Monadnock Hall features gender-neutral bathrooms (image credit: Dee Dube)

Southern New Hampshire University’s mission statement reads that by “relentlessly challenging the status quo and providing the best support in higher education, [SNHU] expands access to education by creating high quality, affordable and innovative pathways to meet the unique needs of each and every student.”

One way SNHU has taken initiative in meeting the needs of its students has manifested in the newly built and soon-to-be open residence hall, Monadnock. With the support and drive of the The President’s Commission for Lesbian, Gay, Bisexual, Transgender and Queer Advocacy, Monadnock will be opened in the fall with multiple single use bathrooms marked with signs indicating its inclusive nature.

President Paul LeBlanc explains exactly why this initiative aligns the university’s mission statement and was a necessary step forward. “Education is the great enabler and equalizer, the force that allows individuals to reach their potential, to dream bigger dreams, and to be more fully engaged with a much bigger world… More than most industries, higher education is slow to change and is often stuck in a “this is the way it has always been” mentality.  We refuse to accept that the way it was must always be the way it should be.  If there is a better possible way to serve our students, we’ll explore it.”

Shannon Brown, Director of Residence Life, discussed the role that housing played and will continue to play in creating a campus and community that is open and accepting for all SNHU students. “It is our job to create housing options so that all of our students feel safe and welcome. It is our job that everyone should have facilities that are safe and affirm their gender identities,” Brown said.

Dee Dube (‘18), a three-year member for the President’s Commission and President of Generation Equality, described the process and her joy at the success of these signs being approved and put into action. Dube said, “I know I would have been ecstatic to see these signs up as an incoming first-year student. I’m hopeful that the people these signs are meant to make comfortable feel similarly.”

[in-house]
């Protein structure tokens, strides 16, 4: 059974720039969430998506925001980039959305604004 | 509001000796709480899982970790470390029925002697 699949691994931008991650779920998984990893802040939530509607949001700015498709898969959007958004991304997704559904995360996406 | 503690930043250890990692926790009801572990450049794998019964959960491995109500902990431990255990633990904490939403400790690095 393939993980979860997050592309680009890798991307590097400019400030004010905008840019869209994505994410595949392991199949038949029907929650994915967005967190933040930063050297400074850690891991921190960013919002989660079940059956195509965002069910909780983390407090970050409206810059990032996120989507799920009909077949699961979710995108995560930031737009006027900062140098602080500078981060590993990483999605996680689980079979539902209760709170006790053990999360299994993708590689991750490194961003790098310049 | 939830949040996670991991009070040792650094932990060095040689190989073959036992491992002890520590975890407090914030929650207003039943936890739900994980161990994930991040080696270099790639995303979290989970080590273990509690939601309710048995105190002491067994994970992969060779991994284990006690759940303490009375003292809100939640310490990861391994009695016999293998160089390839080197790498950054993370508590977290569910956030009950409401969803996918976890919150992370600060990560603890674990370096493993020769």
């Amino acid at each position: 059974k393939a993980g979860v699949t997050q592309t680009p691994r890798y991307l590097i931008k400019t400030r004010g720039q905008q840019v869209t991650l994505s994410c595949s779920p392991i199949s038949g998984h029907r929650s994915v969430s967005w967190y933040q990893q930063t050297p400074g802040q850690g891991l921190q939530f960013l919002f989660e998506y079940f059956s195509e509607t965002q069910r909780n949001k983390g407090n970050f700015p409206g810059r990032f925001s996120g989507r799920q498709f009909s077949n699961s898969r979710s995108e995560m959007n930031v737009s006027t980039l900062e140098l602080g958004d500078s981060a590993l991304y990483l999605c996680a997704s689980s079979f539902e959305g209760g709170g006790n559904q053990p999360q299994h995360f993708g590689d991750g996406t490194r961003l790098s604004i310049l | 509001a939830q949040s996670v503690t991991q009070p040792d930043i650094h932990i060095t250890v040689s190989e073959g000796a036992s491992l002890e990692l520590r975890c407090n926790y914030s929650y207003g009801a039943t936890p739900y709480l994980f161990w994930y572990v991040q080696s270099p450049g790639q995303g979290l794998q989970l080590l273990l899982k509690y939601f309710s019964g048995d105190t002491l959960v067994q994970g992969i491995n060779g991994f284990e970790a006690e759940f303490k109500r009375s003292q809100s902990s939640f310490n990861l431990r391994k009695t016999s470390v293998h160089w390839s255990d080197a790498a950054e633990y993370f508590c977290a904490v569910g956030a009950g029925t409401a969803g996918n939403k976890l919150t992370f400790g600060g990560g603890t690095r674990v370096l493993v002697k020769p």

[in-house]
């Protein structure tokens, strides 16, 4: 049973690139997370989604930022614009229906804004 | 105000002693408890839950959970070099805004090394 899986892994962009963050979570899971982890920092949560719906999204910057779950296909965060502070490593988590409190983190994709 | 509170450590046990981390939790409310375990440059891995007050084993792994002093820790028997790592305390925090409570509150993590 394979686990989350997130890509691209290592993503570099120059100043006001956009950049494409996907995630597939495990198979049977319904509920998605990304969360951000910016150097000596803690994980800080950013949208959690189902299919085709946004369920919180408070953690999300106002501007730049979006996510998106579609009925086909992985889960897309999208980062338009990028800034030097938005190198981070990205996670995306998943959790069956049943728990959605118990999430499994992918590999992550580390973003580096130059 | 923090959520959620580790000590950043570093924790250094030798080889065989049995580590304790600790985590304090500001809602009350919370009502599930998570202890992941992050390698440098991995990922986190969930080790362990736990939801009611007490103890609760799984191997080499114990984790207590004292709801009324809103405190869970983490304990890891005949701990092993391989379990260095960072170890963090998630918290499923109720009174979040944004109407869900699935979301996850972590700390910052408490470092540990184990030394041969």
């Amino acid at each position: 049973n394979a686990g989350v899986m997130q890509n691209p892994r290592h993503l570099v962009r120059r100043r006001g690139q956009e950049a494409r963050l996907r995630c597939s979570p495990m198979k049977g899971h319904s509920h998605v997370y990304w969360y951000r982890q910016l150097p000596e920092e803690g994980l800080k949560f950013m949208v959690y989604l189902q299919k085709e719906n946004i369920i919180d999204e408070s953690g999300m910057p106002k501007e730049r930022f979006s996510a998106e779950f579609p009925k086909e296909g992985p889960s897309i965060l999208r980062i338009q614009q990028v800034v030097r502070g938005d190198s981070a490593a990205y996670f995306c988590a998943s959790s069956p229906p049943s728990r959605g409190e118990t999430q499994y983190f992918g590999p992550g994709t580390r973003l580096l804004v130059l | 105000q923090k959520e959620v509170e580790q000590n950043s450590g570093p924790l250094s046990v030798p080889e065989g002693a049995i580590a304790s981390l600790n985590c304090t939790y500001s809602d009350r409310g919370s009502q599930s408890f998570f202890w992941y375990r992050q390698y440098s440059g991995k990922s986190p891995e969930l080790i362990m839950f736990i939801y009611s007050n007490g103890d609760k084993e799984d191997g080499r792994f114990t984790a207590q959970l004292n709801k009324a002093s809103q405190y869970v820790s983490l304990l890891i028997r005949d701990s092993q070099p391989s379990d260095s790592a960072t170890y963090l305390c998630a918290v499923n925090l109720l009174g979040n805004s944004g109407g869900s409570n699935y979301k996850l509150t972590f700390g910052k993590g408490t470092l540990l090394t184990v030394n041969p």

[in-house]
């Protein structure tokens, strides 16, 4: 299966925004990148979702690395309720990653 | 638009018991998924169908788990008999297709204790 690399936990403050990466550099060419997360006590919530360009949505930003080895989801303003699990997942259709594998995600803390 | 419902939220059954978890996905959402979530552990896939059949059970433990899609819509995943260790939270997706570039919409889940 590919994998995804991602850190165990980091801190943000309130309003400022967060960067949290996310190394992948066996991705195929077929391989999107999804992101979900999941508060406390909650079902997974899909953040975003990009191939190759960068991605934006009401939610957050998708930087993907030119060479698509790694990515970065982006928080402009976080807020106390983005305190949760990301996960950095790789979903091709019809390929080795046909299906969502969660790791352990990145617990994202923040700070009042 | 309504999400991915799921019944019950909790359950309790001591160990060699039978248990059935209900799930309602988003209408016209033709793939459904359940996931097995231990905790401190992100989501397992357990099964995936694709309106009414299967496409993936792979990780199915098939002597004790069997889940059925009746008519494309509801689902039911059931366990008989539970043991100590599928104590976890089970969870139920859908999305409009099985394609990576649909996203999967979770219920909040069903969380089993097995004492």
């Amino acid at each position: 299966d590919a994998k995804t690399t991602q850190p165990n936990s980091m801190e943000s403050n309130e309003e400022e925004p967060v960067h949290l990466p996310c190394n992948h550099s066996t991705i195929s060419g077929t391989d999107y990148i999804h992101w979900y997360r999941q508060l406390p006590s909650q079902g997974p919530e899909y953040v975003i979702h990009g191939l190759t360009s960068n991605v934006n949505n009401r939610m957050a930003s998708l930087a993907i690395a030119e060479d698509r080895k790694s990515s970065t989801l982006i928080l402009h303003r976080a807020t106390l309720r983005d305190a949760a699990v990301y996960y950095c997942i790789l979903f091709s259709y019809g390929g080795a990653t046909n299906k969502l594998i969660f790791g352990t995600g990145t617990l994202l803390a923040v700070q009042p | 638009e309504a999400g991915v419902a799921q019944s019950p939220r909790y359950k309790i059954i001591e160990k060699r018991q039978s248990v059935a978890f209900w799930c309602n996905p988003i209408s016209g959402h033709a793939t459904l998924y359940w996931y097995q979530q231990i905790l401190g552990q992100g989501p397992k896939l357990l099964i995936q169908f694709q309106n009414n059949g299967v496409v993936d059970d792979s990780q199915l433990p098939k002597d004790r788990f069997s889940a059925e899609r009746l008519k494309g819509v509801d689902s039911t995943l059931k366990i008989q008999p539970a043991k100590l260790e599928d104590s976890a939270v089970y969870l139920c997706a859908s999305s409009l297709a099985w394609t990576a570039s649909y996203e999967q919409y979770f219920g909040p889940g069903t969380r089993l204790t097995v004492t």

William “Wil” Zemp, Senior Vice President, Strategy and University Chief of Staff echoed the importance of this step forward, and the intentions of these actions. “Our inclusion goals are clear and deliberate – no one in the SNHU community should be made to feel like they need “permission” to pursue an academic pathway or any opportunity because of orientation, gender, social status or race,” Zemp said.

A Sign on display in the Deborah L. Coffin Womens Center image credit: Dee Dube)

This dedication to the inclusion of transgender students at SNHU has come, however, to be juxtaposed against the recent statements made by President Trump. Wednesday morning, July 25, Trump tweeted that the “United States Government will not accept or allow transgender individuals to serve in any capacity in the U.S. Military” due to the “tremendous medical costs and disruption that transgender in the military would entail.”

In response to this statement, Zemp reflected on his experience serving in the military, saying “As someone who has spent 25 years as a Soldier… I don’t think any person needs permission to defend their country or serve their fellow citizen.”

Russ Giordano (‘18), vice chair of the SNHU College Republicans commented similarly, saying, “As long as someone passes the physical tests and health tests they should be allowed to serve.”

As the fall semester approaches, Leblanc recognizes the role higher education plays in setting a positive example for change. In line with the values and goals of Southern New Hampshire University, LeBlanc states the support that all students can find on campus and in this community.

“There was a time when the Irish were considered different and lesser. Black Americans, women, transgendered people and others are still fighting that fight. SNHU will be on their side in every way we can.”

Megan Palmer
Megan is an alumna of SNHU, formally the Editor-in-Chief of the Penmen Press. She was an English Language and Literature major with minors in communication and education, and she dedicated herself to the growth and success of SNHU's student-led newspaper. In addition to the Penmen Press, Megan also worked in the Deborah L. Coffin's Women Center, conducted extended research projects with SNHU's club for undergraduate research, and sang with her barbershop chorus.